Now, I know that this is a blog from a university, and most college students do not have their own dinner table, much less a home. In part 2 of this post, I will take the principles of Acts 2 and make a few suggestions for those of you who are like me and do not have the opportunity to practice table hospitality. But, as you attend your church, I want you to remember when you exit, “You are now entering the ministry!” Let’s start being the church daily!
Mark Vowels, CGO Director
The Struggle with Worldliness
I struggle with worldliness. My flesh likes the world’s music, its movies, its pleasures, its excesses. But having lived my whole life within the confines of conservative Christendom, I really don’t have bad habits that I need to confess regarding “worldliness.” I’m not guilty, at least, of external worldliness in the way conservative Christendom generally labels things as worldly. “I don’t smoke, drink, or chew and I don’t run with those who do.” Yep, that’s me. Simple, pure, godlike.
The Reality of Worldliness
But worldliness is not just about what I wear, or watch, or listen to. For those who have been enculturated to avoid certain components of “the world,” it’s second nature to stay away from things on “the list.” Worldliness, however, is much more about embracing the values and priorities of a society where God is not central than it is about the culturally driven fads, fashions, or flavors of the moment (Romans 12:1-2). Conforming to the rules is easy, it is resisting my culture’s way of thinking that I struggle with when it comes to worldliness.
Our Moment of Worldliness
What troubles me right now is the uninhibited worldliness that I am seeing in posts, likes and shares on social media. The incredible divisiveness that has arisen over responses to the Covid-19 pandemic makes me shudder. Blinded to the reality that we are not defending unalterable truth, but are rather mirroring the world’s mindset and priorities, many Christians are making pronouncements about everything from political conspiracies to demands for the preservation of their rights; from sneering at those who are anxious about risks to their health to condemning those who forego wearing a safety mask. We are living in the most opportune moment in our lifetime to show the world what it means to be a Christian, but instead we are showing each other what it means to be like the world.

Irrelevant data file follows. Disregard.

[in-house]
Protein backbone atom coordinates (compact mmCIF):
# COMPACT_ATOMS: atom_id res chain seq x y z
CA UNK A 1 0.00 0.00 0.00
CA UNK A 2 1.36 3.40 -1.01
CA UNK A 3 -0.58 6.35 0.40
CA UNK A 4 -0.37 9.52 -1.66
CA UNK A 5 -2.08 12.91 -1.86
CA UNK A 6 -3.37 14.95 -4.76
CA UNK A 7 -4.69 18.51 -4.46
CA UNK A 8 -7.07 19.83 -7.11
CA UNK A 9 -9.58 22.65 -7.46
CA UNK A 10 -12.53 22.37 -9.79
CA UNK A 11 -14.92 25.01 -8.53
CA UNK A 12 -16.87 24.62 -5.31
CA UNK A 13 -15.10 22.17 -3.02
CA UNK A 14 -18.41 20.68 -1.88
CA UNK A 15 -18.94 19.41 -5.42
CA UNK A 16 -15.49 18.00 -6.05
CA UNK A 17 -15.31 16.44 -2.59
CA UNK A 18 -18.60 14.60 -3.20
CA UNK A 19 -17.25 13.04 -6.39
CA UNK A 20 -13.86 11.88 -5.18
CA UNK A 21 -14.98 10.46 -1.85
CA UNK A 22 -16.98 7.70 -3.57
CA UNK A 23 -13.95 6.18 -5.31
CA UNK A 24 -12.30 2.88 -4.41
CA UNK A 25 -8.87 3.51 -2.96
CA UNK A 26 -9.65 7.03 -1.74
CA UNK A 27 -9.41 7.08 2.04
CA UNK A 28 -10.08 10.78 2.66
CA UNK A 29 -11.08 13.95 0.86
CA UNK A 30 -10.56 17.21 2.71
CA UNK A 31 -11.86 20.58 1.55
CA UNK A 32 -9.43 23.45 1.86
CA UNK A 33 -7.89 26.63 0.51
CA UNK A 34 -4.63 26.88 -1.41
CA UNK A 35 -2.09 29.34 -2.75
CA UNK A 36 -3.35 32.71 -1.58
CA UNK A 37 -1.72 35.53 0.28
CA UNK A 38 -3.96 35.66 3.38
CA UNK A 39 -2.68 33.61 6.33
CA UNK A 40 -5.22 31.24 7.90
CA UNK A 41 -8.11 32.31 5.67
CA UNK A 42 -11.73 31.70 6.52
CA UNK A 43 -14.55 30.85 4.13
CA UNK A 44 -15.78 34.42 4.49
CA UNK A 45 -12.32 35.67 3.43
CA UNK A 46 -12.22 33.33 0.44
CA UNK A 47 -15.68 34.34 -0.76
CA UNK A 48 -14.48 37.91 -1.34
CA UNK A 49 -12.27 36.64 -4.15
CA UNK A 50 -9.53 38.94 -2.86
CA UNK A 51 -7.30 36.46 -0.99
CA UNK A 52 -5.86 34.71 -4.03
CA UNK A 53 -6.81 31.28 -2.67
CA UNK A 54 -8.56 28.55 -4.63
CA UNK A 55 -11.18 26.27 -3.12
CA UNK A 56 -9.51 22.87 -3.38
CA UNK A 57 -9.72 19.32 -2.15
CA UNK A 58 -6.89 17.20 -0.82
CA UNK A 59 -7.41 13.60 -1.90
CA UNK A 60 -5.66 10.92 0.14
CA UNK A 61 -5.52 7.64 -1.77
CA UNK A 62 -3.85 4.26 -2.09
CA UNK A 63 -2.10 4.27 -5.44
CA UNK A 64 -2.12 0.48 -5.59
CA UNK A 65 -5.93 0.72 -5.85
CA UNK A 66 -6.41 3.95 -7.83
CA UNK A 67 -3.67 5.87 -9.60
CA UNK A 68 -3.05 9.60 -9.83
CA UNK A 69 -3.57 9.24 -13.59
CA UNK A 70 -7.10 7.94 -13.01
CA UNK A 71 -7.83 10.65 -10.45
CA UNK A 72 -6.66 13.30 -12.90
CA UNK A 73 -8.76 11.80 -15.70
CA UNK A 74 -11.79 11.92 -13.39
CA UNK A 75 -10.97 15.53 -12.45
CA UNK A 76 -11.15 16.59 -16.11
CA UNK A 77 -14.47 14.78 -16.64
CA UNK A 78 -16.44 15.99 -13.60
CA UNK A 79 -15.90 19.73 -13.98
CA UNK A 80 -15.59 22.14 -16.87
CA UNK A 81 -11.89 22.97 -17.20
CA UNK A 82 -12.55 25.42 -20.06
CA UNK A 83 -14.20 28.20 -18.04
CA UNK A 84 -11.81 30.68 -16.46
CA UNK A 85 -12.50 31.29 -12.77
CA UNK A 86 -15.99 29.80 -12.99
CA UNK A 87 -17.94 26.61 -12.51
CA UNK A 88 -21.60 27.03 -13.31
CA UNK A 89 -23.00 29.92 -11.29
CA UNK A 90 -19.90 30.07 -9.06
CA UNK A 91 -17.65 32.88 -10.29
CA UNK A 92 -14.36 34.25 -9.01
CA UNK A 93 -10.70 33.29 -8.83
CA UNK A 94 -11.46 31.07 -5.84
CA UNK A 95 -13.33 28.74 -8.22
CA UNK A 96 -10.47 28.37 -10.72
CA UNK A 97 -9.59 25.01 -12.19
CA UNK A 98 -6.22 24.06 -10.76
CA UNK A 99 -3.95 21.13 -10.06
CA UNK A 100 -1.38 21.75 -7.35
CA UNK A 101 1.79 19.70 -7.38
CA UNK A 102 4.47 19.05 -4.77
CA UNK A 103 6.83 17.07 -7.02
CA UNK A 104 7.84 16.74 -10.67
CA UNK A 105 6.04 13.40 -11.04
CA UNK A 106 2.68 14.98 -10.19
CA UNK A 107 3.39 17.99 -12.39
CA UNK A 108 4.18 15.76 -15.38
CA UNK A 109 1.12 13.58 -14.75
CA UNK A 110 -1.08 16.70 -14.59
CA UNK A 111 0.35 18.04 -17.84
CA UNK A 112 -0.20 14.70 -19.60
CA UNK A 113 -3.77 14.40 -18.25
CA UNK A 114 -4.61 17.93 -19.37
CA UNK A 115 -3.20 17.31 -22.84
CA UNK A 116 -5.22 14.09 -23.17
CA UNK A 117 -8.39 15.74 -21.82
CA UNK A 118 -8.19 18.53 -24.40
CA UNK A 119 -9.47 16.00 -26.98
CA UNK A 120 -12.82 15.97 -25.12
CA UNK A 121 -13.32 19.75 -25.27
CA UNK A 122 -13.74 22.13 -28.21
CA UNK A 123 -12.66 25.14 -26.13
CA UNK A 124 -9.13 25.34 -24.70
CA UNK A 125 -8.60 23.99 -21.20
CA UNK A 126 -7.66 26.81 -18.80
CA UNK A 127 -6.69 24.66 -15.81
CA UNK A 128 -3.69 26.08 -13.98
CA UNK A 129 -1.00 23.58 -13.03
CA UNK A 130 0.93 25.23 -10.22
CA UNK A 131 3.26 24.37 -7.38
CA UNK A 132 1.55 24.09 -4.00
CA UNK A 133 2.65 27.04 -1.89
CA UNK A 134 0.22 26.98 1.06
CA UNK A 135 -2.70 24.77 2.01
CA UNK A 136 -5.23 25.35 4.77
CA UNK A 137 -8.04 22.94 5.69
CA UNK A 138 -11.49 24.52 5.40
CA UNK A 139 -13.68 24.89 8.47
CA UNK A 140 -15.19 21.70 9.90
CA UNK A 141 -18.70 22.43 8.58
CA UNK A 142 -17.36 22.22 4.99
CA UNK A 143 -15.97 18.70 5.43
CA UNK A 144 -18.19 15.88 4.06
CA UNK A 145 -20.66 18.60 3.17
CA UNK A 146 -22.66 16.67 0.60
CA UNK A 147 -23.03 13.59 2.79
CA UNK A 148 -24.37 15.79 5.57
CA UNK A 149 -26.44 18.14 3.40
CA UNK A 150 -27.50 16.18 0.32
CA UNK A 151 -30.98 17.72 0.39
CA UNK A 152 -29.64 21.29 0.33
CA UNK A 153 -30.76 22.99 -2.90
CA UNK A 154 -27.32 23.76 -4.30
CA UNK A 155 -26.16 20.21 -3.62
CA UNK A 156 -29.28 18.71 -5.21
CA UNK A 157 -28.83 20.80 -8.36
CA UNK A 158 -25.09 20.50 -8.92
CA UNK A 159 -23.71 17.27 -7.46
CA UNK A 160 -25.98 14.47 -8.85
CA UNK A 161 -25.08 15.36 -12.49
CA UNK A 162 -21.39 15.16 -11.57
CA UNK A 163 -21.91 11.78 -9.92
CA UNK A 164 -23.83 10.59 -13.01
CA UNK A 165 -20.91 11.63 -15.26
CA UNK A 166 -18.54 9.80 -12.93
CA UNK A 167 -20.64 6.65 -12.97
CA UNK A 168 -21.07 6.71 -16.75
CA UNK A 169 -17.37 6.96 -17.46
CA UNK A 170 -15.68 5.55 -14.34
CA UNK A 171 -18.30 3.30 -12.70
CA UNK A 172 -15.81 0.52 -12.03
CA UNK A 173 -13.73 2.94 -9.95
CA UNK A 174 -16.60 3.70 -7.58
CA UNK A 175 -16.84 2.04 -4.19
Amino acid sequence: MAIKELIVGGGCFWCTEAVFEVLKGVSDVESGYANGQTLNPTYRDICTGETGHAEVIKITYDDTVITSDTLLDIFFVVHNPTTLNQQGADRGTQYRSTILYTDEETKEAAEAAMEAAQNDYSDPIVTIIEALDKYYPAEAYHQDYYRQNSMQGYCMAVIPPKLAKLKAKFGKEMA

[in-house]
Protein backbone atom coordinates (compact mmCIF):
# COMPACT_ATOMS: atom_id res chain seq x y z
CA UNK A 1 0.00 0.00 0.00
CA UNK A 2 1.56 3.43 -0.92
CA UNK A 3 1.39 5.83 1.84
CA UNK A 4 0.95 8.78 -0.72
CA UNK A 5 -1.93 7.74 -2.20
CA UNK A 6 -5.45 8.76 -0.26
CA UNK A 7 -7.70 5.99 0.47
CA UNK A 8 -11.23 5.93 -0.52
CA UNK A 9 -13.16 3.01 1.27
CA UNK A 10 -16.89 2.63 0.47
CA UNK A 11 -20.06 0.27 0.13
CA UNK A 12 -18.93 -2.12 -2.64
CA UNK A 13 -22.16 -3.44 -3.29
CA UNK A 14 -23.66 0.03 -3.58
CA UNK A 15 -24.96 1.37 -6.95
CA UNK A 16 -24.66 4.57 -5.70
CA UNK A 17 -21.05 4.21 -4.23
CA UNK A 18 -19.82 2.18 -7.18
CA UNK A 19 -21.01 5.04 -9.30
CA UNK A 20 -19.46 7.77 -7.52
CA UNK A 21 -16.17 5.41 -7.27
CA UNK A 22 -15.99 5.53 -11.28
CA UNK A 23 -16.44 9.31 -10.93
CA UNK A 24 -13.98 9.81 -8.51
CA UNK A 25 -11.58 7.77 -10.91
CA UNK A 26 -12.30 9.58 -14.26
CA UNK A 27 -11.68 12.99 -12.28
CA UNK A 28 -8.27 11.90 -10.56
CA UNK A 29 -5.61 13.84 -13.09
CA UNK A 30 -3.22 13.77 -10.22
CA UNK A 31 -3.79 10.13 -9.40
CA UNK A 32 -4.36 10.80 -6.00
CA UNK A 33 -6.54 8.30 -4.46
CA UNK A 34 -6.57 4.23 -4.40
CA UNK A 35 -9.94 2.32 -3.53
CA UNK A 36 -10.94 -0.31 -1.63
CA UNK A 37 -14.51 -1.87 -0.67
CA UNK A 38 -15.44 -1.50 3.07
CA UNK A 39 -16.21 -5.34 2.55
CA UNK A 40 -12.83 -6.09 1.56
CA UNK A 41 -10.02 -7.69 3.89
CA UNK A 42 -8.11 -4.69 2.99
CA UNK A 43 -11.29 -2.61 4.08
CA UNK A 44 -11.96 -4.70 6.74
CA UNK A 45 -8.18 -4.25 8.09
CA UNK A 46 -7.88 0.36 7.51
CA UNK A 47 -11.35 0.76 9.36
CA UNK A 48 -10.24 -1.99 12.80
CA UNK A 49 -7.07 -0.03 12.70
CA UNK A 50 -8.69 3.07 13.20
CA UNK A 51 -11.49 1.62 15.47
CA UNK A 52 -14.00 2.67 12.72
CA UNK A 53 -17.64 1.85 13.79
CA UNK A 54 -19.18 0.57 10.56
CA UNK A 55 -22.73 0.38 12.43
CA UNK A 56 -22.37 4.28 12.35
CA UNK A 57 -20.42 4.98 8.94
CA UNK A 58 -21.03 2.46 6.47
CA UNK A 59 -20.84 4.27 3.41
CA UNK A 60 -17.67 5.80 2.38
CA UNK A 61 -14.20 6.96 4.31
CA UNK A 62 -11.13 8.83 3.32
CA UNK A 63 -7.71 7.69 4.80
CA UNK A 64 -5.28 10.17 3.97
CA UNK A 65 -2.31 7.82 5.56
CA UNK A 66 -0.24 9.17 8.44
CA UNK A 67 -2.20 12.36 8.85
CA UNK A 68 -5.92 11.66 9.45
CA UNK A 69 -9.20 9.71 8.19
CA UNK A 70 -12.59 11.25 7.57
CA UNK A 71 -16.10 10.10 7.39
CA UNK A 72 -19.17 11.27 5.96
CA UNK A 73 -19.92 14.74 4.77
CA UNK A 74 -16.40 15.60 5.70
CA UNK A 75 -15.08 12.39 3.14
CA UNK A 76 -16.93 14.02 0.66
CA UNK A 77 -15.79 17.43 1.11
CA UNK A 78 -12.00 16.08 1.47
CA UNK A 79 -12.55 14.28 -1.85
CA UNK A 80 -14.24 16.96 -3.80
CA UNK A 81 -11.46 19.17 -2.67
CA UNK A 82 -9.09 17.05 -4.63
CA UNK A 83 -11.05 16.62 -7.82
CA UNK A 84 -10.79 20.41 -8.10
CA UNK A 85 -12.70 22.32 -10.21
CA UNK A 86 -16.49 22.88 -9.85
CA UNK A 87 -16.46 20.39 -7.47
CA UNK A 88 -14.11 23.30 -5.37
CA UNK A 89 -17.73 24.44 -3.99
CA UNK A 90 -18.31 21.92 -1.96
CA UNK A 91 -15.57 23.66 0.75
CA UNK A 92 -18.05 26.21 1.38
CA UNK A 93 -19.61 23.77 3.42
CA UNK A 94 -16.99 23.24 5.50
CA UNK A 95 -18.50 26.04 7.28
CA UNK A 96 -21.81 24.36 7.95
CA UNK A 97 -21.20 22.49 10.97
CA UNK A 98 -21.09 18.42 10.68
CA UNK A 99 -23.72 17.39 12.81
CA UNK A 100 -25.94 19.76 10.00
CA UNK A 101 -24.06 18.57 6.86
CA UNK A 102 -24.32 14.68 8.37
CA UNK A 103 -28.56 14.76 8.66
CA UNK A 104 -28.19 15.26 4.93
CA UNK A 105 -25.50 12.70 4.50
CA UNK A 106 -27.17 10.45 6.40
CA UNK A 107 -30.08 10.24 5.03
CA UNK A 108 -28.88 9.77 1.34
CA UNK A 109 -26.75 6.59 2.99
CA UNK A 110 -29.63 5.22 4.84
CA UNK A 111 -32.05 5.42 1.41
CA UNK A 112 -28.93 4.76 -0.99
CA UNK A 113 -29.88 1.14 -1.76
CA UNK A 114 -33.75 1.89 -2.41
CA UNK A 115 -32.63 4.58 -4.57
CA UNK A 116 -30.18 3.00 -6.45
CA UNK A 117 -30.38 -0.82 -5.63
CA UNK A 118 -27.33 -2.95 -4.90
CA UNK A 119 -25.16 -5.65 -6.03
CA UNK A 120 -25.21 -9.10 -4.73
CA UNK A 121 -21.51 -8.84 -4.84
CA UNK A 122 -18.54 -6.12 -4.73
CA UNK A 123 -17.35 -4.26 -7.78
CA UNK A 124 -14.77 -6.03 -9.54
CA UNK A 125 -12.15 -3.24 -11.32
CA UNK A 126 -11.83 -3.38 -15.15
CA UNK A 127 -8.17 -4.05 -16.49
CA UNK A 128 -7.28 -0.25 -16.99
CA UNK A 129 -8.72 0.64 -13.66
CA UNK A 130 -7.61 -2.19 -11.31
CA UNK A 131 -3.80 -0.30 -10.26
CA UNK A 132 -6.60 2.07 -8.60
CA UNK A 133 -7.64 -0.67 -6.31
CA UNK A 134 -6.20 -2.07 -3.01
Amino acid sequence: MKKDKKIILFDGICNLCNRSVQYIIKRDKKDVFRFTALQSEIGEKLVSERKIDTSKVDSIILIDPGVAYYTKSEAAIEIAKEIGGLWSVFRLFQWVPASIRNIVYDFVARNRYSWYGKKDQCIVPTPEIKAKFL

Jesus and Worldliness
Jesus modeled humility and meekness, refusing to raise his voice against the political and societal disputes of his day (Matthew 12:18-21). He was not driven by the need to win arguments; he was driven by the need to save souls (John 3:17). Because he was kind and empathetic to sinners (Matthew 11:19), the religious leaders of his day accused him of being worldly. And on the eve of his unfathomable sacrifice, he told his followers that the primary proof of our relationship to him is in how we show love to one another (John 13:34-35).
The Apostle Paul, who told others, “Imitate me as I imitate Christ” (1 Corinthians 11:1), taught us how to treat one another. Here is a sample of his admonitions:
Romans 12:10 Love one another with brotherly affection. Outdo one another in showing honor.
Romans 12:16 Live in harmony with one another.
Romans 14:13 Therefore let us not pass judgment on one another any longer, but rather decide never to put a stumbling block or hindrance in the way of a brother.
Ephesians 4:2 with all humility and gentleness, with patience, bearing with one another in love.
Ephesians 4:32 Be kind to one another, tenderhearted, forgiving one another, as God in Christ forgave you.
Colossians 3:13 bearing with one another and, if one has a complaint against another, forgiving each other; as the Lord has forgiven you, so you also must forgive.
1 Thessalonians 5:11 Therefore encourage one another and build one another up.
So, Stop Being Worldly
The Coronavirus pandemic is revealing just how worldly we really are. We are demonstrating our worldliness in our prejudice, class warfare, ethnocentricity, and bitter speech. The plague is showing us what we really value and where we really place our trust.
What will bring hope and peace in this uncertain time is not America, or political parties, or jobs, or stimulus packages, or even vaccinations. What will bring hope is Jesus. And the world will see Jesus when we love one another in ways that defy our cultural assumptions and parochial ideals. Jesus showed His love with a towel, a basin of water and a cross. Maybe we can show ours through our social media posts.
 All Bible quotations are from The Holy Bible: English Standard Version (Wheaton, IL: Crossway Bibles, 2016).
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The CGO Blog
Written by the CGO staff, with guest posts from students and other faculty/staff at BJU to provide thought leadership for missions in a new millennium.